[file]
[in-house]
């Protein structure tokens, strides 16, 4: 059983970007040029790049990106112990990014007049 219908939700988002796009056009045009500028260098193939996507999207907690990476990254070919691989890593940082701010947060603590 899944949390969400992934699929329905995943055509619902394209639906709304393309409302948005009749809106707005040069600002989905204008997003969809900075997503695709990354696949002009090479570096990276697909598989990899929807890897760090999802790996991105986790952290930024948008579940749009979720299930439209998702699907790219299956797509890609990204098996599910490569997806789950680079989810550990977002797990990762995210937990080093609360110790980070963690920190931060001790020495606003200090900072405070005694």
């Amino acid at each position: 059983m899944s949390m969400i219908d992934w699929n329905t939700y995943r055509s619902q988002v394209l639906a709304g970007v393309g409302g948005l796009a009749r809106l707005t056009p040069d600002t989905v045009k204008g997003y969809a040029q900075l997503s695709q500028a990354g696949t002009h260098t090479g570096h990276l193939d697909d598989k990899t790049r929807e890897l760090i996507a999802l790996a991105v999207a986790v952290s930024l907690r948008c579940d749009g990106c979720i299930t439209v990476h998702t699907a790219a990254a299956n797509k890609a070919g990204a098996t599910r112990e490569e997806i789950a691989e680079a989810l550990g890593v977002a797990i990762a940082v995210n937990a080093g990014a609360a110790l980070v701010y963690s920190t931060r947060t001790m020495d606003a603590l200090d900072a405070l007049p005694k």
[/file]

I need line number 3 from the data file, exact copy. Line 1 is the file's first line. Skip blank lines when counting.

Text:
């Amino acid at each position: 059983m899944s949390m969400i219908d992934w699929n329905t939700y995943r055509s619902q988002v394209l639906a709304g970007v393309g409302g948005l796009a009749r809106l707005t056009p040069d600002t989905v045009k204008g997003y969809a040029q900075l997503s695709q500028a990354g696949t002009h260098t090479g570096h990276l193939d697909d598989k990899t790049r929807e890897l760090i996507a999802l790996a991105v999207a986790v952290s930024l907690r948008c579940d749009g990106c979720i299930t439209v990476h998702t699907a790219a990254a299956n797509k890609a070919g990204a098996t599910r112990e490569e997806i789950a691989e680079a989810l550990g890593v977002a797990i990762a940082v995210n937990a080093g990014a609360a110790l980070v701010y963690s920190t931060r947060t001790m020495d606003a603590l200090d900072a405070l007049p005694k």